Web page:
The Government has announced a belated series of measures to tackle
employers’ complaints about the New Deal.
The shake-up of the scheme, announced by employment minister Tessa Jowell
last week, will aim to ensure new dealers have basic life skills.
The move comes a year after the Department for Education and Employment
denied employers had a problem with the suitability of New Deal candidates.
A DfEE spokeswoman said the focus switched after ministers learned that four
in 10 joining do not have basic numeracy and literacy. She denied that it has
been slow to address the issue.
The problem was underlined in a report last week by Incomes Data Services,
which said that being sent "unsuitable candidates" was one of the
most common complaints about the scheme.
Personnel Today reported last year that major employers took on fewer
candidates than hoped because the calibre was so poor (4 March 1999).
Labour’s London Mayor candidate Frank Dobson this month said the training system
for young people "is not delivering".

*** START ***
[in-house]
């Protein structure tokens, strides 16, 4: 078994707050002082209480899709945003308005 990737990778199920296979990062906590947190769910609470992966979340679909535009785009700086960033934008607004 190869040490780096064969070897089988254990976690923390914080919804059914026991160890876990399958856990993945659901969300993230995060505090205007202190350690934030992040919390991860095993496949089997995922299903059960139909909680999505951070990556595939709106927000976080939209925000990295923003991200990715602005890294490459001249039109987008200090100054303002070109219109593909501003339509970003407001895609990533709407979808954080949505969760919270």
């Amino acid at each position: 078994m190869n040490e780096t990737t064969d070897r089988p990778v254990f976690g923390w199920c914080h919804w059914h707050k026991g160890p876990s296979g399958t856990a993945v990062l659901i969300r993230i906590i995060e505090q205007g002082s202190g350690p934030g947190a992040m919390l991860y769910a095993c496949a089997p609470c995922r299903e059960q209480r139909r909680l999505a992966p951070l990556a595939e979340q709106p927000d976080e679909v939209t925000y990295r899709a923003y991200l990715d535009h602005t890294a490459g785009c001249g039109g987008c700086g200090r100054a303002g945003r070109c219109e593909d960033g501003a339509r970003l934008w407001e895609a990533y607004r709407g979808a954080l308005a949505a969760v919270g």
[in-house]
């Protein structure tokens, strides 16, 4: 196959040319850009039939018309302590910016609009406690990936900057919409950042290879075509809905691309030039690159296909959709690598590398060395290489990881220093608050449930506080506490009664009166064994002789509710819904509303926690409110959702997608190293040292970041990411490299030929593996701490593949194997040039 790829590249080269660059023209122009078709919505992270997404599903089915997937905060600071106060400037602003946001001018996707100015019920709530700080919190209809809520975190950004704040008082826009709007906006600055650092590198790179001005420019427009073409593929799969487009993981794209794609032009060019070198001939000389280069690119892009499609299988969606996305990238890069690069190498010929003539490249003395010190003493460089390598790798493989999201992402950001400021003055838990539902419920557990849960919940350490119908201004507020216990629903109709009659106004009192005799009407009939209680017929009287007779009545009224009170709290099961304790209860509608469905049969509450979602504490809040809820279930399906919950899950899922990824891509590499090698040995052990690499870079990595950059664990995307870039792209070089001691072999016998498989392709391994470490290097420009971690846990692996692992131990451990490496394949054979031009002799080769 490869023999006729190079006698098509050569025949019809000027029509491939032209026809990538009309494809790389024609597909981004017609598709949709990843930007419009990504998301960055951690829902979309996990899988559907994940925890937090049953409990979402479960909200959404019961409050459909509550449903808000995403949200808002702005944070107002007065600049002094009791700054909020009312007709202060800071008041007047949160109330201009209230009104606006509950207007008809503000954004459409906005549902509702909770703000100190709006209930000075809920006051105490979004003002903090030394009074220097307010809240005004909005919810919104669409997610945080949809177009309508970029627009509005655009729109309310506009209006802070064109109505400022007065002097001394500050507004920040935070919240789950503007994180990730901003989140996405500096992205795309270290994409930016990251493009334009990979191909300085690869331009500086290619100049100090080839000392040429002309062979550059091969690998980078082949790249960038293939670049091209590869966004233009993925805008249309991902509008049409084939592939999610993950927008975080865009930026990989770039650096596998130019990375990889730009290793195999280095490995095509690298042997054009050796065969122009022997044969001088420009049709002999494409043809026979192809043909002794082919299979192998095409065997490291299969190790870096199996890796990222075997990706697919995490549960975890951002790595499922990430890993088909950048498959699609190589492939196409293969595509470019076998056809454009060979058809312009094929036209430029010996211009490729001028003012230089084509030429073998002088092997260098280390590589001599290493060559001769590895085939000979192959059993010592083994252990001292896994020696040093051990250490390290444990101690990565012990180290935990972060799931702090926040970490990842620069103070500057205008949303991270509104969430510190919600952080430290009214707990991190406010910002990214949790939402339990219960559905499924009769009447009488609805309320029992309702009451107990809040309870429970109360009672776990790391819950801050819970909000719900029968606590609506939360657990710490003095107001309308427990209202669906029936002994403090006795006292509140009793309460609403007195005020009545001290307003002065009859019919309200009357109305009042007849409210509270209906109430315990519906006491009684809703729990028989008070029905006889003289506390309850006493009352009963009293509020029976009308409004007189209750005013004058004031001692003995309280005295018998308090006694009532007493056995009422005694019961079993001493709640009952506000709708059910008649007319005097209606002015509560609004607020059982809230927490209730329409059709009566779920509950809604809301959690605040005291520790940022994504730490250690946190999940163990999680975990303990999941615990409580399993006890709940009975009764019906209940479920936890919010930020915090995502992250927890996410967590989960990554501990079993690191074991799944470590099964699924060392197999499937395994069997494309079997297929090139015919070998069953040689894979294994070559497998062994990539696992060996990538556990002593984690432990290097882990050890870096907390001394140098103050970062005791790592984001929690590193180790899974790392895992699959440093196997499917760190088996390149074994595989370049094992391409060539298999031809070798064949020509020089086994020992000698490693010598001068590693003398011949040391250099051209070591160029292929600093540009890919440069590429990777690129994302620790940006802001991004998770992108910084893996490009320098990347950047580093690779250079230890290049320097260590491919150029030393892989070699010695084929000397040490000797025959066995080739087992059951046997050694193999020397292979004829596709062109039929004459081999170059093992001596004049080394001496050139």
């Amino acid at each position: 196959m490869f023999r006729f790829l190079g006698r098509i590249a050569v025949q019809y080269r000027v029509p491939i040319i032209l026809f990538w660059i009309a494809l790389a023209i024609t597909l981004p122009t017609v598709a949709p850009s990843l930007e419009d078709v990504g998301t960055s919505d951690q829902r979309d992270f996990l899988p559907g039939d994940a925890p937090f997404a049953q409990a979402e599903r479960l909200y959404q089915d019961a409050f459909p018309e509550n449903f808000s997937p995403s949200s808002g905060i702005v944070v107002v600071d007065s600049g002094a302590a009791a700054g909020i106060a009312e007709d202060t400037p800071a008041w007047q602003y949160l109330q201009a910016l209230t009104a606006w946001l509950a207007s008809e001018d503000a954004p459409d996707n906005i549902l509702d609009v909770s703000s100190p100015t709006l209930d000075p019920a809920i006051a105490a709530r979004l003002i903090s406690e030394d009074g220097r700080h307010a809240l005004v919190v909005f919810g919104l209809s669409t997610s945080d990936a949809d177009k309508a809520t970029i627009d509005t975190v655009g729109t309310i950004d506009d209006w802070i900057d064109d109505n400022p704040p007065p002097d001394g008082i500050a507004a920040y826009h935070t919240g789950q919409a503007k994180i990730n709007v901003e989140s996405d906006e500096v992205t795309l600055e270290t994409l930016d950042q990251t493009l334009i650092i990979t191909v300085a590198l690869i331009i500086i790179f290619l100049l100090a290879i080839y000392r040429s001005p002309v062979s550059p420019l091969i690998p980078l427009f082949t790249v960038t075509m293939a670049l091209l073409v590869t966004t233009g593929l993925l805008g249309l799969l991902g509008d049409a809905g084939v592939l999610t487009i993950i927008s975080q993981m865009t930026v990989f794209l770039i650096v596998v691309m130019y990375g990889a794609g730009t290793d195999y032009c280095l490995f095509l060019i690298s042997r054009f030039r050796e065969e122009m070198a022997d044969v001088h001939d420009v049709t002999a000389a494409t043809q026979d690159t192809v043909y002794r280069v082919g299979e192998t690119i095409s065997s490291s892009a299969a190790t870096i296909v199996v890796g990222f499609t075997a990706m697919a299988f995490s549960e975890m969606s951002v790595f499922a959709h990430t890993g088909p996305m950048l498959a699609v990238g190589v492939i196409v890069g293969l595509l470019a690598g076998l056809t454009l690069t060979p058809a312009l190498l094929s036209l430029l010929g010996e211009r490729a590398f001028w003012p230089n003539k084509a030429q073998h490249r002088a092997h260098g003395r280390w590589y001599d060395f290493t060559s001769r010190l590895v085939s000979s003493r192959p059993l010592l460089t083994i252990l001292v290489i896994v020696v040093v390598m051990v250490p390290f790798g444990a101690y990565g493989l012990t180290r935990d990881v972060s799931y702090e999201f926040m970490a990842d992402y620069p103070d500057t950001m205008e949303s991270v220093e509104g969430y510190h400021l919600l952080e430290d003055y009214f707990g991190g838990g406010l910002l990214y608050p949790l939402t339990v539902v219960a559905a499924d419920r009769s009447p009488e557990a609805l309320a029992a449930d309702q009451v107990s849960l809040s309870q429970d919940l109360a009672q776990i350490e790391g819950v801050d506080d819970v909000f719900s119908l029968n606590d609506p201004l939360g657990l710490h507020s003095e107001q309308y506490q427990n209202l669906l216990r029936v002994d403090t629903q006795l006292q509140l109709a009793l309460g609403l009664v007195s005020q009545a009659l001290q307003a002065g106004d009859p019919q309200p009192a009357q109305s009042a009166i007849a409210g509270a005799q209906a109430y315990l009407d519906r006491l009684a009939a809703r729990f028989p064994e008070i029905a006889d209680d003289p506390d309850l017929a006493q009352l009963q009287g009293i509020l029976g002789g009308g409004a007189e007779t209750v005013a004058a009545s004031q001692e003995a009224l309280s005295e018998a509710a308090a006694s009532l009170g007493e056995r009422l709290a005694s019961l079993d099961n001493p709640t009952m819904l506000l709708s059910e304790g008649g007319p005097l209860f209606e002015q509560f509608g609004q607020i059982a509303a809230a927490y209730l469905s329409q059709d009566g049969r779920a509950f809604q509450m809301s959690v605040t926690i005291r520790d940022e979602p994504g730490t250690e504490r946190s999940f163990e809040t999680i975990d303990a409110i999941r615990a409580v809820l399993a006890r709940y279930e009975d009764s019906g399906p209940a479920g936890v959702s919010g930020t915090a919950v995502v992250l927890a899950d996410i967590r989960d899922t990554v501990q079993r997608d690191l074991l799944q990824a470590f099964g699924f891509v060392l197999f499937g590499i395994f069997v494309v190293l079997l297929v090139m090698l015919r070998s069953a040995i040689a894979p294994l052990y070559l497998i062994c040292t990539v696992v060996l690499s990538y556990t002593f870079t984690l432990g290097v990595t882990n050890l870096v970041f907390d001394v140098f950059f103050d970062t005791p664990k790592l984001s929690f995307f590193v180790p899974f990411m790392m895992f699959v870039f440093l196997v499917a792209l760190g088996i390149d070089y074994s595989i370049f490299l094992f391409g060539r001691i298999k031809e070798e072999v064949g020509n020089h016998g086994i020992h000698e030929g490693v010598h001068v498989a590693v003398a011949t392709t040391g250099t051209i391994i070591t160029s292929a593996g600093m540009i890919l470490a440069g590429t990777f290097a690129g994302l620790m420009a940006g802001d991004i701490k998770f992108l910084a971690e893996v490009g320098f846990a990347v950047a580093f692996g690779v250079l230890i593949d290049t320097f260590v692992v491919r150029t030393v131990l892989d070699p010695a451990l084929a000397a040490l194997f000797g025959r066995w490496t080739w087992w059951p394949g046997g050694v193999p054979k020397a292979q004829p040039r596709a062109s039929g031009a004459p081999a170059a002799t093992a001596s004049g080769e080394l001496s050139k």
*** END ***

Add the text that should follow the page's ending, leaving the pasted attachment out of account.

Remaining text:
Other changes announced last week include more consultation with employers,
job coaches in companies to support new dealers and outreach programmes to
target ethnic minorities and areas of high unemployment.
Employers which have made a success of the New Deal have often used such
Supermarket chain Asda, which took on 227 New Deal staff between October
1998 and October 1999, plans to fill 6,000 vacancies and will continue tio use
the New Deal.
Marie Gill, Asda head of colleague relations, said, "We work closely
with job centres so that they understand the sort of candidate we want, and
that is important to make it successful."
Asda has recruited more older people through the scheme than from those aged
under 25, the original target group.
By Dominique Hammond